Knowing the warning signs and symptoms of a heart attack is key to preventing death.
In late February 2011 Janice Womble was at work when she noticed a shortness of breath and felt pressure in her chest, which was all the more alarming because she worked out three days a week and was otherwise very active.
Fortunately, her work was as a volunteer at a hospital, so she was conditioned to listen to what her body had to say, and she happened to pass a cardiologist in the hallway and told him of her symptoms.
That set in motion a heart catheter procedure that found a blockage on the top left side of Womble’s heart. It’s location enabled non-invasive surgery by another cardiologist to clear the blockage, and she spent several days in recovery at Mansfield Methodist Medical Center, her home away from home.
“I credit (these cardiologists) with saving my life and for catching this disease before it started to affect my life,” Womble says today. “I went through 36 sessions of cardiac rehabilitation, which everyone should have if they have a heart procedure done.”
“It’s a lot of hard work but gets you back on the right track for the rest of your life,” she adds. “I have a check up every six months and see (the surgeon) every week at the hospital.
Having been in the right place at the right time, with the education she needed from her work as a volunteer who spent time with patients being prepped for surgery, Womble realizes everyone is not so lucky. She implores people to seek immediate medical attention “if something doesn't feel right in your chest.”
“If you are having chest pains, please call 911 because it could save your life,” she says with urgency.
She became a volunteer at the hospital the day it opened eight years ago, and she’s still at it thanks to her heeding those warning signs.
Unfortunately for most of the U.S. population, people don’t know the warning signs and symptoms of a heart attack, according to the Centers for Disease Control and Prevention. The federal agency notes that about 47 percent of heart attacks occur outside a hospital, suggesting that “most people with heart disease don’t act on early warning signs.”
About 600,000 Americans die of heart disease every year, which accounts for one in every four deaths. About 720,000 Americans have a heart attack every year.
Major warning signs of heart attacks include chest pain or discomfort; upper body pain or discomfort in the arms, back, neck, jaw, or upper stomach; shortness of breath; and nausea, lightheadedness, or cold sweats.
Risk factors for heart disease include high blood pressure, high LDL cholesterol, and smoking. People also can be at increased risk of heart disease from some medical conditions and lifestyle choices such as diabetes, obesity, poor diet, physical inactivity and excessive alcohol use.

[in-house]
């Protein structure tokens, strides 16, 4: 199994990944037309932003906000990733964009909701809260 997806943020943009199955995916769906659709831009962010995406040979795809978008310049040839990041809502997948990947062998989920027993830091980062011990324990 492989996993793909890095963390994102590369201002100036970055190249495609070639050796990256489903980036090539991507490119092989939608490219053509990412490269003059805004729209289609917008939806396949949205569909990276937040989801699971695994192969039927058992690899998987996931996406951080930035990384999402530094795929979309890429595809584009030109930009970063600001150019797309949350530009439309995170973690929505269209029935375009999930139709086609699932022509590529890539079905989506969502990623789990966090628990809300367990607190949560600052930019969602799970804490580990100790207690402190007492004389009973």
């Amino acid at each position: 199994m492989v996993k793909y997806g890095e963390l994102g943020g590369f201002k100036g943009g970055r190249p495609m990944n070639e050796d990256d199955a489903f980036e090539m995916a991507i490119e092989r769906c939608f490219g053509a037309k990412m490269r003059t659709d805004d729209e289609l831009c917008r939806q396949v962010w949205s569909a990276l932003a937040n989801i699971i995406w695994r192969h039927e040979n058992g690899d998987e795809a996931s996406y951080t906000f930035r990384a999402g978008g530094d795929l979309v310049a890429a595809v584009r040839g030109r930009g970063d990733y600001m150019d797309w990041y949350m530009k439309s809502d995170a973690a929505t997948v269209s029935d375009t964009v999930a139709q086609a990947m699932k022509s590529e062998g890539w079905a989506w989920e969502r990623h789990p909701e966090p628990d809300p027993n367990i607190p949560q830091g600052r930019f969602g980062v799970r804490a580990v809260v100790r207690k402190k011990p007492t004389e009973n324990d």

Prevention starts with seeing your doctor regularly and being evaluated for risk factors that may increase your risk for heart disease, such as high blood pressure, cholesterol, and blood sugar, all of which can be controlled and even reversed with medication, changes in diet, and exercise.
Surprisingly, a study has found that some traditional calculators of risk for heart disease, based on the Framingham Risk Score, may be overestimating the 10-year risk of heart attack. However, the Framingham Risk Score was never intended to be a mandate for initiating medical therapy; it was meant to encourage doctors to tell their patients about the benefits of diet, exercise, and smoking cessation, and to discuss options for preventive medication. Americans have heeded at least some of the advice to change their lifestyles and diet in the meantime.
By continually reviewing the effectiveness of risk assessment scores, medicine is getting closer to being able to individualize people’s risk for heart disease, based on personal history.
But before you pounce on a juicy steak and wash it down with a martini or two, keep in mind that the study’s author’s are not calling for elimination of current risk assessment tools that guide doctors when deciding to prescribe a treatments to control risk factors, such as recommendations for diet, exercise, and smoking cessation, or prescriptions for high cholesterol or high blood pressure.
What the study does do, they say, is encourage more give and take between patients and doctors, to include greater emphasis on personal health history and the understanding that a standardized risk calculator is not a perfect predictor. Although helpful as tools to being talking about heart attack risk, standardized risk calculators come with caveats.
March 03, 2015
Christopher Nystuen, MD, MBA